In March 1933, Sullavan replaced another actor in Dinner at Eight in New York. Movie director John M. Stahl happened to be watching the play and was intrigued by Sullavan. He decided she would be perfect for a picture he was planning, Only Yesterday. At that time Sullavan had already turned down offers for five-year contracts from Paramount and Columbia. Sullavan was offered a three-year, two-pictures-a-year contract at $1,200 a week. She accepted it and had a clause put in her contract that allowed her to return to the stage on occasion. Later on in her career, Sullavan would sign only short-term contracts because she did not want to be “owned” by any studio.
Sullavan arrived in Hollywood on May 16, 1933, her 24th birthday. Her film debut came that same year in Only Yesterday. She chose her scripts carefully. She was dissatisfied with her performance in Only Yesterday. When she saw herself in the early rushes, she had been so appalled that she had tried to buy out her contract for $2,500, but Universal refused.
She followed that role with one in Little Man, What Now? (1934), about a couple struggling to survive in impoverished post–World War I Germany.
Originally, Universal had been reluctant to make a movie about unemployment, starvation and homelessness, but Little Man had been an important project to Sullavan. After Only Yesterday she wanted to try “the real thing”. She later said that it had been one of the few things she had done in Hollywood that gave her a great measure of satisfaction. The Good Fairy (1935) was a comedy that Sullavan chose to illustrate her versatility. During the production, she married its director, William Wyler and divorced in March 1936.
King Vidor’s So Red the Rose (1935) dealt with people in the South in the aftermath of the Civil War. It preceded the publication of Margaret Mitchell’s novel Gone With the Wind, which became a bestseller, by one year and its resulting film adaptation by four years; the latter became a blockbuster. Sullavan played a childish Southern belle who matures into a responsible woman. The film also dealt with the situation of characters who were freed black slaves.
In Next Time We Love (1936), Sullavan plays opposite the then-unknown James Stewart. She had been campaigning for Stewart to be her leading man and the studio complied for fear that she would stage a threatened strike. The film dealt with a married couple who had grown apart over the years. The plot was unconvincing and simple, but the gentle interplay between Sullavan and Stewart saves the movie from being a soapy and sappy experience. Next Time We Love was the first of four films made by Sullavan and Stewart.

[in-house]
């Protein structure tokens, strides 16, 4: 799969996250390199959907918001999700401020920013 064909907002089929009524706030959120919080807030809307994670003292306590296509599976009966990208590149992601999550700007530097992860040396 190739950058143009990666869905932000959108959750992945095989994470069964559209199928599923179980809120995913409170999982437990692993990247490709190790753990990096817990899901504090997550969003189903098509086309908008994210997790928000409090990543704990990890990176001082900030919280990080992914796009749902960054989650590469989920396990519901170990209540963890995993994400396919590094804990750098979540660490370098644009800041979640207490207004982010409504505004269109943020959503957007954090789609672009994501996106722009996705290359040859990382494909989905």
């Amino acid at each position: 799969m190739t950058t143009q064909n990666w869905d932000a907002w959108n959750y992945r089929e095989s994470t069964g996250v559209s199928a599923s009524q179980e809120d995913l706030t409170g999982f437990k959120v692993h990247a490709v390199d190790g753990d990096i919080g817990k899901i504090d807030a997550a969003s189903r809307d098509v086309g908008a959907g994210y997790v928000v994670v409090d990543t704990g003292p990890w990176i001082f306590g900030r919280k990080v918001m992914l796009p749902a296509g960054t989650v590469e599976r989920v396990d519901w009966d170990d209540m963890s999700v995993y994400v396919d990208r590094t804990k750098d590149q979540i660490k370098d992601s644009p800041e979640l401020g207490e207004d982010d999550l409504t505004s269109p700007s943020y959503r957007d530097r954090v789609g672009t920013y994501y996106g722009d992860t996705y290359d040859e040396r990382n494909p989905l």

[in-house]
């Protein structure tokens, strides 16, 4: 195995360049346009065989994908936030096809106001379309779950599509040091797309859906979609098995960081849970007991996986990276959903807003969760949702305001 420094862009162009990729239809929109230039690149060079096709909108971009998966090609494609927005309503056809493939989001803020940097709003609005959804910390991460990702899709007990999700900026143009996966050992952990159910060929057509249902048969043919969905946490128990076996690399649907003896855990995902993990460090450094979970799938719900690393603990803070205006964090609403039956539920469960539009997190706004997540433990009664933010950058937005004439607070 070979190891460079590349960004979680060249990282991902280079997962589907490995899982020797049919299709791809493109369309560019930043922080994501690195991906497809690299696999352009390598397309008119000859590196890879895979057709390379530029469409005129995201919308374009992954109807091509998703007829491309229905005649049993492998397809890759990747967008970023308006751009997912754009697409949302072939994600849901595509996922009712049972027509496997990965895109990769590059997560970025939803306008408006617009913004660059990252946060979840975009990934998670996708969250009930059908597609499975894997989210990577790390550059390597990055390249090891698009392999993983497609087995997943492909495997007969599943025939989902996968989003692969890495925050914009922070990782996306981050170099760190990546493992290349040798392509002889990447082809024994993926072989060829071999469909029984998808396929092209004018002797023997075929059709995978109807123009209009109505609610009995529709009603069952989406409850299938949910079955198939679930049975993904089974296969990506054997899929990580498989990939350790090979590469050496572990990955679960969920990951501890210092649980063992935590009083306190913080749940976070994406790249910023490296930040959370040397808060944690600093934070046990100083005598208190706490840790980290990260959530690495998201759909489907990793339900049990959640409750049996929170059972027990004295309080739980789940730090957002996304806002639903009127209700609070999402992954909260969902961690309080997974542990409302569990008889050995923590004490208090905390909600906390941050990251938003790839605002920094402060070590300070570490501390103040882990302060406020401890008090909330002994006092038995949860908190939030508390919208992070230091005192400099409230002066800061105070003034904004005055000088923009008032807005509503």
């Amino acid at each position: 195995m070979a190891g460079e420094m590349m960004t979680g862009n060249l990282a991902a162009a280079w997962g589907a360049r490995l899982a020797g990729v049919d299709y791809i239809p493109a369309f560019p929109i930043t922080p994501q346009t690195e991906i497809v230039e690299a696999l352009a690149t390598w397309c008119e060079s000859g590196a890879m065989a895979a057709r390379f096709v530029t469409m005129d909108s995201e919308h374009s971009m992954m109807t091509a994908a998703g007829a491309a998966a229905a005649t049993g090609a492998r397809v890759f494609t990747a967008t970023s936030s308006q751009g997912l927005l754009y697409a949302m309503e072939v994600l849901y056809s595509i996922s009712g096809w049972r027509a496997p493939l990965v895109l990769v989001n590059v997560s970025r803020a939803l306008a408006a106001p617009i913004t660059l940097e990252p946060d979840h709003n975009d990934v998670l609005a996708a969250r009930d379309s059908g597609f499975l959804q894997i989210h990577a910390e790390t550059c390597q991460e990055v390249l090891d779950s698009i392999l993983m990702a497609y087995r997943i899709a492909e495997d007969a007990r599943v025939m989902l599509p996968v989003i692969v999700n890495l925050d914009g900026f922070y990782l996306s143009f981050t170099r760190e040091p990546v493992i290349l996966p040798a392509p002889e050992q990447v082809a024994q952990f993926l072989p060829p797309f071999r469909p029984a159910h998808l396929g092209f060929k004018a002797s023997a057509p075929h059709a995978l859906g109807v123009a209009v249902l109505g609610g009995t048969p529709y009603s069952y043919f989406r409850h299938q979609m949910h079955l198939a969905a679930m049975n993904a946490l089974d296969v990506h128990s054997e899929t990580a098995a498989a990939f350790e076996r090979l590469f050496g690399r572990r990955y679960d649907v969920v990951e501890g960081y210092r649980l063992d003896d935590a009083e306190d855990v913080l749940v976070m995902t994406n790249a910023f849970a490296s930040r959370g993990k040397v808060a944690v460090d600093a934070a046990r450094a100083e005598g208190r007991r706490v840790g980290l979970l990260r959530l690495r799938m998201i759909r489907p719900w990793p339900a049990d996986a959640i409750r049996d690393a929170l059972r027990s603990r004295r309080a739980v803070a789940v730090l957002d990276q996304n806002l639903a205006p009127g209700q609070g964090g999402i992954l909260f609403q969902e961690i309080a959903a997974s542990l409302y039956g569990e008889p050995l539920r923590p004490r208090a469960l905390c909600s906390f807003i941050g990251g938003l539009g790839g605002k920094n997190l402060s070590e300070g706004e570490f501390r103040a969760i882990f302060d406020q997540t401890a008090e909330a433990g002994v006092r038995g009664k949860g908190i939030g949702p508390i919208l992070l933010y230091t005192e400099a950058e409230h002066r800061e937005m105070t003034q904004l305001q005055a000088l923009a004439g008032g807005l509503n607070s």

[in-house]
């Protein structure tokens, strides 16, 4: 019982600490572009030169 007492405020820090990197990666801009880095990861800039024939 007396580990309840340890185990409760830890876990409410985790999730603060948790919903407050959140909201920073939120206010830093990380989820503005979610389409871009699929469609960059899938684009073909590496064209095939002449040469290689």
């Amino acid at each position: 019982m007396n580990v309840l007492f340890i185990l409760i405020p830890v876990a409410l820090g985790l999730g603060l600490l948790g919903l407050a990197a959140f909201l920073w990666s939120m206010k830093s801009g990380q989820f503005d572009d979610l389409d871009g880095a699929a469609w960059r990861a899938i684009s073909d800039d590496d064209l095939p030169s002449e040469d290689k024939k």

In the comedy The Moon’s Our Home (1936), Sullavan played opposite her ex-husband Henry Fonda. The original script was rather pallid, and Dorothy Parker and Alan Campbell were brought in to punch up the dialogue, reportedly at Sullavan’s insistence. Sullavan and Fonda play a newly married couple, and the movie is a cavalcade of insults and quips. Her seventh film, Three Comrades (1938), is a drama set in post–World War I Germany. Three returning German soldiers meet Sullavan who joins them and eventually marries one of them. She gained an Oscar nomination for her role and was named the year’s best actress by the New York Film Critics Circle. Sullavan reunited with Stewart in The Shopworn Angel (1938). Stewart played a sweet, naive Texan soldier on his way to Europe (World War I) who marries Sullavan on the way. Her ninth film was the rather soapy The Shining Hour (1938), playing the suicidal sister to Joan Crawford. In The Shop Around the Corner (1940), Sullavan and Stewart worked together again, playing colleagues who do not get along at work, but have both responded to a lonely-hearts ad and are (without knowing it) exchanging letters with each other.